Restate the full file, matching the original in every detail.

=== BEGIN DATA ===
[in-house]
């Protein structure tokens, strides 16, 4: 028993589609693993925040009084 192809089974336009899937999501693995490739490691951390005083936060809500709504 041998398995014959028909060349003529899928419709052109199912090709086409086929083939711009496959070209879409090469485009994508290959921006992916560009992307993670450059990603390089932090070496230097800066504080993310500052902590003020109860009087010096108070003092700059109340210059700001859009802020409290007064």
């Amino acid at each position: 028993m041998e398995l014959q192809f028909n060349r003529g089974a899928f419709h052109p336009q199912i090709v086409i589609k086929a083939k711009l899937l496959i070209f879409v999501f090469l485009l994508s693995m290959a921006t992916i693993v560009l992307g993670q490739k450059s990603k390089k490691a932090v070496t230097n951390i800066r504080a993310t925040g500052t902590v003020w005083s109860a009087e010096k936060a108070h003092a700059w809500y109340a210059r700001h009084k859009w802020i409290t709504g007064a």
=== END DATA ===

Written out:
[in-house]
């Protein structure tokens, strides 16, 4: 028993589609693993925040009084 192809089974336009899937999501693995490739490691951390005083936060809500709504 041998398995014959028909060349003529899928419709052109199912090709086409086929083939711009496959070209879409090469485009994508290959921006992916560009992307993670450059990603390089932090070496230097800066504080993310500052902590003020109860009087010096108070003092700059109340210059700001859009802020409290007064």
């Amino acid at each position: 028993m041998e398995l014959q192809f028909n060349r003529g089974a899928f419709h052109p336009q199912i090709v086409i589609k086929a083939k711009l899937l496959i070209f879409v999501f090469l485009l994508s693995m290959a921006t992916i693993v560009l992307g993670q490739k450059s990603k390089k490691a932090v070496t230097n951390i800066r504080a993310t925040g500052t902590v003020w005083s109860a009087e010096k936060a108070h003092a700059w809500y109340a210059r700001h009084k859009w802020i409290t709504g007064a």